Africa’s participation at the on going World cup was overshadowed by pay disputes between players and officials with some players refusing to train before major matches.
As expected this has been a major talking point in the football world with most fans accusing the players of lack of commitment and greed
But Oliseh, who represented Nigeria in the 1994 and 1998 editions of the World cup is of the opinion that the criticisms received by the players isn’t justified adding that their unique cultural background and financial responsibilities stretch far beyond their own ends
“I would refute the suggestion that African players are not as committed, in fact I’d say they are more committed,” said Oliseh who won 63 caps for Nigeria and played for a raft of European clubs. “When you look at the responsibilities African players have to carry, the culture is a familiar one. It’s built around families.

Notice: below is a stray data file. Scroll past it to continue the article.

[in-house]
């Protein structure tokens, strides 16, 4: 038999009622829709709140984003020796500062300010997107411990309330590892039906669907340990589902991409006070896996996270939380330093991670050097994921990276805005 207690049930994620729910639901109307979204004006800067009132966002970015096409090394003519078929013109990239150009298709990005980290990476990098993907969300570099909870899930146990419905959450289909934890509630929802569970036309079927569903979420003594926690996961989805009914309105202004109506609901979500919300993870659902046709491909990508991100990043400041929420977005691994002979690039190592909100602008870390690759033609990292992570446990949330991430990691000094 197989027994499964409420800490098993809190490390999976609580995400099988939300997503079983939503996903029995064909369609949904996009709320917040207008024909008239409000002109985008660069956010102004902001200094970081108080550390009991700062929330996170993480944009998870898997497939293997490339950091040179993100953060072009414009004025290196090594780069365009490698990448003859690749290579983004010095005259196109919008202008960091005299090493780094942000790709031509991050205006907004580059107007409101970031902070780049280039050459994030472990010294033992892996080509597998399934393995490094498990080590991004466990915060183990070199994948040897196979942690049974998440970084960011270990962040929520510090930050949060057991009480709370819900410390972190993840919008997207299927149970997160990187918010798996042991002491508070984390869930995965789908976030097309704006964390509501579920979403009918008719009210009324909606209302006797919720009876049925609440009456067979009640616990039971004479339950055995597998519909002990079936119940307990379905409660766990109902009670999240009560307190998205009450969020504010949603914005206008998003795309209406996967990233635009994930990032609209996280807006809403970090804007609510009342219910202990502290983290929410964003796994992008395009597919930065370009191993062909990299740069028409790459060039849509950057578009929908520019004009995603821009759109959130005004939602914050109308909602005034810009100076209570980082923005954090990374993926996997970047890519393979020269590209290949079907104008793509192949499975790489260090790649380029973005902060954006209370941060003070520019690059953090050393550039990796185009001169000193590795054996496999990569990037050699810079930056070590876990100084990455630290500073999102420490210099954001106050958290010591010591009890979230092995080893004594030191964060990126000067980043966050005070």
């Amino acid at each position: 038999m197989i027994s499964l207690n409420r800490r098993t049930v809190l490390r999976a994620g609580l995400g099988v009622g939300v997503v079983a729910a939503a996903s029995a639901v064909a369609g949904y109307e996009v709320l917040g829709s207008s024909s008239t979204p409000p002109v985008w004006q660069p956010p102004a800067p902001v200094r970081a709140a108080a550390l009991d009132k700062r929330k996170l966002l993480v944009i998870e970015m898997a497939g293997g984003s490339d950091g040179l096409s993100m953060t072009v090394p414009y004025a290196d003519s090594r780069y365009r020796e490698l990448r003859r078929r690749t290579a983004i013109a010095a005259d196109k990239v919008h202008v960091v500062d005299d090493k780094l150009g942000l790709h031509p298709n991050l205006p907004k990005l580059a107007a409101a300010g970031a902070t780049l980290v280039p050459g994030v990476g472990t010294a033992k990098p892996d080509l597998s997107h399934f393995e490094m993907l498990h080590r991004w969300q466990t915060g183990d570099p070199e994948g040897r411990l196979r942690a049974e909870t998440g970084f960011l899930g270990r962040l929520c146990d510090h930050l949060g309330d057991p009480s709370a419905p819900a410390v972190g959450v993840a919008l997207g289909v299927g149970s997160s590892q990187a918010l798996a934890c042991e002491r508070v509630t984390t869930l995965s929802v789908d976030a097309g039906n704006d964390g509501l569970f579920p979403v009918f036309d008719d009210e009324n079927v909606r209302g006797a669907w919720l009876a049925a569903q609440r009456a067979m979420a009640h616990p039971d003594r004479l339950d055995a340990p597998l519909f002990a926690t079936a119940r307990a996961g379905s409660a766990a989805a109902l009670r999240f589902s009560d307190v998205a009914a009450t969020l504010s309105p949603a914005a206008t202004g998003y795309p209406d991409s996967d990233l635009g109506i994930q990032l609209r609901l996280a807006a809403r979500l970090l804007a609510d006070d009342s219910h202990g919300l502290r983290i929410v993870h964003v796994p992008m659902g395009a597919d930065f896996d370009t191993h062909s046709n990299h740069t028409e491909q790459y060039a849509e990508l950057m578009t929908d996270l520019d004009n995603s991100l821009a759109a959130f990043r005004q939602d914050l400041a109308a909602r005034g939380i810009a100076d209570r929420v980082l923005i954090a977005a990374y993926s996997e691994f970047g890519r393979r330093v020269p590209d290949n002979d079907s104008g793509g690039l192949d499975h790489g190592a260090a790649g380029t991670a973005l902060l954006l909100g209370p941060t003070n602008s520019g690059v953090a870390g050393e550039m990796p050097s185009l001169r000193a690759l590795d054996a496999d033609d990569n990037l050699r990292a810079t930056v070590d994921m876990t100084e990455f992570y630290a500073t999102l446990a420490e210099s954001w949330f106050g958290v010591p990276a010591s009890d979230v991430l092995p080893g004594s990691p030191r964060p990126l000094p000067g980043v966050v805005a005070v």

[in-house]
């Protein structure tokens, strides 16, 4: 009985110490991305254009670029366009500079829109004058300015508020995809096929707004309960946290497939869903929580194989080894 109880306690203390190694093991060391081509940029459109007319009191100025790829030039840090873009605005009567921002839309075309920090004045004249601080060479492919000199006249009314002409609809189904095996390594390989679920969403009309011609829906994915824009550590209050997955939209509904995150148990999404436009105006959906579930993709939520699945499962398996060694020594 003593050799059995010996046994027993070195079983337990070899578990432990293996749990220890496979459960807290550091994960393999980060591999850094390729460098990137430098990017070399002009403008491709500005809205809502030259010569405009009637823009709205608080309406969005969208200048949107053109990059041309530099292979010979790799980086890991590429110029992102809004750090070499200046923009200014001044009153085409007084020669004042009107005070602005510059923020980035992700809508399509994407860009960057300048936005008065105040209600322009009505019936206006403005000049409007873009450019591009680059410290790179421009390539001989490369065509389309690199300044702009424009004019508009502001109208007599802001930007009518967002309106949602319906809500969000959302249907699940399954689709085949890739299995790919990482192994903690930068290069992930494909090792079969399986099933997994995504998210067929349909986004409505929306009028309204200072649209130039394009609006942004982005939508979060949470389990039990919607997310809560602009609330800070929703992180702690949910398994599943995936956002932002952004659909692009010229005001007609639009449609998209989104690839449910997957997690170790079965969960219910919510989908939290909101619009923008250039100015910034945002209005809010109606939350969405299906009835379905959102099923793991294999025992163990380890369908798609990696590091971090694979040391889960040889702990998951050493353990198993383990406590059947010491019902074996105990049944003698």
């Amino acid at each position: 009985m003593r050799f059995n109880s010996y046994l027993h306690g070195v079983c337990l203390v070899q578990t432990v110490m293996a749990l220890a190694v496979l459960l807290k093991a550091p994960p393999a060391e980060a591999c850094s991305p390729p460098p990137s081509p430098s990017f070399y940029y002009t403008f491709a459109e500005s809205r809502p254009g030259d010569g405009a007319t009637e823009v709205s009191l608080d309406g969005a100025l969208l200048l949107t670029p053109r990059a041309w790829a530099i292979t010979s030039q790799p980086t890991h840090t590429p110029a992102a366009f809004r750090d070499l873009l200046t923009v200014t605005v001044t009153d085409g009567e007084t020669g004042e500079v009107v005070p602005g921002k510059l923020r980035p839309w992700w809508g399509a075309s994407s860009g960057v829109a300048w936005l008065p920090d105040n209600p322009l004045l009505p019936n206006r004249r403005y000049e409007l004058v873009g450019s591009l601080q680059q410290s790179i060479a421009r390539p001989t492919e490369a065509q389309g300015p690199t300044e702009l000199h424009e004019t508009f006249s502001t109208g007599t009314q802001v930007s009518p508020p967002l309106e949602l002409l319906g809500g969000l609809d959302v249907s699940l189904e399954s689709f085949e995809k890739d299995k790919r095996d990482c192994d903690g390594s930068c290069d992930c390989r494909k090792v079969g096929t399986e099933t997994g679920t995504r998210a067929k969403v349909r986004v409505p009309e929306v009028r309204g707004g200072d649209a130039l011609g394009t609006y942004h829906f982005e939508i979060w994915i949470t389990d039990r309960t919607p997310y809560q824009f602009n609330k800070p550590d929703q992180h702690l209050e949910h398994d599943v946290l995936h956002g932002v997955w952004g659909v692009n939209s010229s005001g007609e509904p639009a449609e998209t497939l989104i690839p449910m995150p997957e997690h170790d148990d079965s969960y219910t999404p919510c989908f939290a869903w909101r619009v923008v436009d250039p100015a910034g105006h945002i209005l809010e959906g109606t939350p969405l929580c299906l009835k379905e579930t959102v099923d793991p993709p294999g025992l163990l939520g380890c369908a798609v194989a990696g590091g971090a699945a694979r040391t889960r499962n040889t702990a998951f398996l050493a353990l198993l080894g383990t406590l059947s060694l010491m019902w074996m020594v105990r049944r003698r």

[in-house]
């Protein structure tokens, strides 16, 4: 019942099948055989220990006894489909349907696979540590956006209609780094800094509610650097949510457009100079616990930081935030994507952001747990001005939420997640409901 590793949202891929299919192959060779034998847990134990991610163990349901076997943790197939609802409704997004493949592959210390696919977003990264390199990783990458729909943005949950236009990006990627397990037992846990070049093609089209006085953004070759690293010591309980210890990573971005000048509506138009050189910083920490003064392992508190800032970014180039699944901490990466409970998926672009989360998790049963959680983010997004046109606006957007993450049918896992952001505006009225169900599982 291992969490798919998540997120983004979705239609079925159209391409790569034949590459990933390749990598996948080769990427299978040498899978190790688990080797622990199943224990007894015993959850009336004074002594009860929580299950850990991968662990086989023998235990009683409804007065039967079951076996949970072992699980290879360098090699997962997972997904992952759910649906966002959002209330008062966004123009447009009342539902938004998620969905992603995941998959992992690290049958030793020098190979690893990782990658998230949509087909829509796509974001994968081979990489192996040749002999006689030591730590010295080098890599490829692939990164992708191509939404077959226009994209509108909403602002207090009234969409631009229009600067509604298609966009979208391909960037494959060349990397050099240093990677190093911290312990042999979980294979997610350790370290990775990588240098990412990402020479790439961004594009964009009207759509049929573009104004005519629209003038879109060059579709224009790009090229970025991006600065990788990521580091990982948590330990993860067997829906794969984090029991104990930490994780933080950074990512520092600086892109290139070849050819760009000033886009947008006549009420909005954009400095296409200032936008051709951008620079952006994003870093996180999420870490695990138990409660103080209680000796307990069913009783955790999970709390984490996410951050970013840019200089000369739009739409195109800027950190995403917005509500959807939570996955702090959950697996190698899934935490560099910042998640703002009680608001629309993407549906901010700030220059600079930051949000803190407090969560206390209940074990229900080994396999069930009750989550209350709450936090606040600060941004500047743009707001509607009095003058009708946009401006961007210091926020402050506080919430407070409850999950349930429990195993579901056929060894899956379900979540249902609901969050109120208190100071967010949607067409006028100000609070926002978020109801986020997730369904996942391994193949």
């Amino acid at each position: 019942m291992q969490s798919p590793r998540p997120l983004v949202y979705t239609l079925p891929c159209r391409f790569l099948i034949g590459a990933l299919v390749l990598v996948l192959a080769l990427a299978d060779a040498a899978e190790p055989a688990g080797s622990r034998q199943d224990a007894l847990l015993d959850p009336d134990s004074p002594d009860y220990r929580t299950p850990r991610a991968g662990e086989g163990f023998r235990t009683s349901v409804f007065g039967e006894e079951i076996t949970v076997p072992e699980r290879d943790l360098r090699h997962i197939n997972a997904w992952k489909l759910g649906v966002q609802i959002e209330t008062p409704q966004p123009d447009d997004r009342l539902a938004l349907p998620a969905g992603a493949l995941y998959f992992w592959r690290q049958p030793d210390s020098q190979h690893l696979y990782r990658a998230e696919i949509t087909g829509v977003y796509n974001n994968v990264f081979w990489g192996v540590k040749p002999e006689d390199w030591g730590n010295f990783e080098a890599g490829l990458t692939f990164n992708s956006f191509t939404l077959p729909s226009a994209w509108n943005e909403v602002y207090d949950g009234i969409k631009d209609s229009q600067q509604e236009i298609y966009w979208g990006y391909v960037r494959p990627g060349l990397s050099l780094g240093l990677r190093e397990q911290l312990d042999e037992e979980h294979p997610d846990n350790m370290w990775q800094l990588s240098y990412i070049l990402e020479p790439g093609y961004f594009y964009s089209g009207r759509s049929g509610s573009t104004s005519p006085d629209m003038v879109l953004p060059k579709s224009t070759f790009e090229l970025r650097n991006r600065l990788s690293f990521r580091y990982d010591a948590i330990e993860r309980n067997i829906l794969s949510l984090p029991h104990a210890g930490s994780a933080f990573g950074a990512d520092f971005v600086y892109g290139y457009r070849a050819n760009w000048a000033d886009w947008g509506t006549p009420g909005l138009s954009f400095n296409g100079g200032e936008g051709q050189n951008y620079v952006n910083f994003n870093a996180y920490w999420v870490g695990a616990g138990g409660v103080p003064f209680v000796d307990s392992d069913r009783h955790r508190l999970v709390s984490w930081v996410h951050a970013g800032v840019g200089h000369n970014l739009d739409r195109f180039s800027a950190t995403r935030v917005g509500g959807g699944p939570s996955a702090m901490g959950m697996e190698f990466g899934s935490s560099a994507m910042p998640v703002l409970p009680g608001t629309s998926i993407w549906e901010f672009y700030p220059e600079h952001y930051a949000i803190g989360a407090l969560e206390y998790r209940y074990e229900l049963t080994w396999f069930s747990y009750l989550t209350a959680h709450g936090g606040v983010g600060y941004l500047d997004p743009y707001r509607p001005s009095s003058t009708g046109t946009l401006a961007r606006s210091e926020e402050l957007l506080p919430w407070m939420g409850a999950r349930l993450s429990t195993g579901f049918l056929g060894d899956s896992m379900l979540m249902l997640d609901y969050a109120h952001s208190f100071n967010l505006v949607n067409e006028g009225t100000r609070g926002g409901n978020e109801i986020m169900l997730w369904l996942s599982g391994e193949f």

“If you are earning €100, it’s not just for your wife and kids, it’s for your wife, kids, brother, cousin, aunt, sister and sister’s brother. School fees for this and that. In one kind of way, we are drained. But it’s a drainage we accept and do not complain about.
“So when African players come to the World Cup, it’s not all about money, it’s because of the fact that most of them have (been made) certain promises and these promises have not been fulfilled. It’s very easy to apportion blame but it’s a general thing because the situation is different. My mailbox is full with questions about this issue.”
Article by: Paul Edokpayi
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